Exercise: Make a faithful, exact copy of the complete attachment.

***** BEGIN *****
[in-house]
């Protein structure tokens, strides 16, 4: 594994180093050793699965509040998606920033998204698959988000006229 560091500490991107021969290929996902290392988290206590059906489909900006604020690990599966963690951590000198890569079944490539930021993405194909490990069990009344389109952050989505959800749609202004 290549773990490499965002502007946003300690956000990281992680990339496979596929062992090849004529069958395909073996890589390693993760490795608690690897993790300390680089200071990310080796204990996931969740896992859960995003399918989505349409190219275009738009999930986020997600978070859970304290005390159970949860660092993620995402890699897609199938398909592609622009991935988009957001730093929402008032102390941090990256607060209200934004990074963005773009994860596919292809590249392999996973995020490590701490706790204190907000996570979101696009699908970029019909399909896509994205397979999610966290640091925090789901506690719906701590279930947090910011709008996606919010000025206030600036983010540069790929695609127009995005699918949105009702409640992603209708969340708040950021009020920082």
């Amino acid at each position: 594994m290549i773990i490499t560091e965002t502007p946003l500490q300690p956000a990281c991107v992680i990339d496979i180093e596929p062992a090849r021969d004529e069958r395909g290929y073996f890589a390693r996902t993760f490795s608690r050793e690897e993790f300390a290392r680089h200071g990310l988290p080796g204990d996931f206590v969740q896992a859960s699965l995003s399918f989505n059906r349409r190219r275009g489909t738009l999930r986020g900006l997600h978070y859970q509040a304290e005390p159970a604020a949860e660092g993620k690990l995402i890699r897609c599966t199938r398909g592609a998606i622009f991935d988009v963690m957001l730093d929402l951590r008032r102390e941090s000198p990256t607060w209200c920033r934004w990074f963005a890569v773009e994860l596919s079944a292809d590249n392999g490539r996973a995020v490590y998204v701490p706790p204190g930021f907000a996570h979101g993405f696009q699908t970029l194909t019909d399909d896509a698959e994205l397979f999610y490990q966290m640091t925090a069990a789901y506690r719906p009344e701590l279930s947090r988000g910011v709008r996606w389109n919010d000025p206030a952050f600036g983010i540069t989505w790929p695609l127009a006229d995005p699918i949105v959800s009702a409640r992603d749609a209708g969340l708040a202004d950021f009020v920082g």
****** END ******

[in-house]
């Protein structure tokens, strides 16, 4: 594994180093050793699965509040998606920033998204698959988000006229 560091500490991107021969290929996902290392988290206590059906489909900006604020690990599966963690951590000198890569079944490539930021993405194909490990069990009344389109952050989505959800749609202004 290549773990490499965002502007946003300690956000990281992680990339496979596929062992090849004529069958395909073996890589390693993760490795608690690897993790300390680089200071990310080796204990996931969740896992859960995003399918989505349409190219275009738009999930986020997600978070859970304290005390159970949860660092993620995402890699897609199938398909592609622009991935988009957001730093929402008032102390941090990256607060209200934004990074963005773009994860596919292809590249392999996973995020490590701490706790204190907000996570979101696009699908970029019909399909896509994205397979999610966290640091925090789901506690719906701590279930947090910011709008996606919010000025206030600036983010540069790929695609127009995005699918949105009702409640992603209708969340708040950021009020920082």
């Amino acid at each position: 594994m290549i773990i490499t560091e965002t502007p946003l500490q300690p956000a990281c991107v992680i990339d496979i180093e596929p062992a090849r021969d004529e069958r395909g290929y073996f890589a390693r996902t993760f490795s608690r050793e690897e993790f300390a290392r680089h200071g990310l988290p080796g204990d996931f206590v969740q896992a859960s699965l995003s399918f989505n059906r349409r190219r275009g489909t738009l999930r986020g900006l997600h978070y859970q509040a304290e005390p159970a604020a949860e660092g993620k690990l995402i890699r897609c599966t199938r398909g592609a998606i622009f991935d988009v963690m957001l730093d929402l951590r008032r102390e941090s000198p990256t607060w209200c920033r934004w990074f963005a890569v773009e994860l596919s079944a292809d590249n392999g490539r996973a995020v490590y998204v701490p706790p204190g930021f907000a996570h979101g993405f696009q699908t970029l194909t019909d399909d896509a698959e994205l397979f999610y490990q966290m640091t925090a069990a789901y506690r719906p009344e701590l279930s947090r988000g910011v709008r996606w389109n919010d000025p206030a952050f600036g983010i540069t989505w790929p695609l127009a006229d995005p699918i949105v959800s009702a409640r992603d749609a209708g969340l708040a202004d950021f009020v920082g």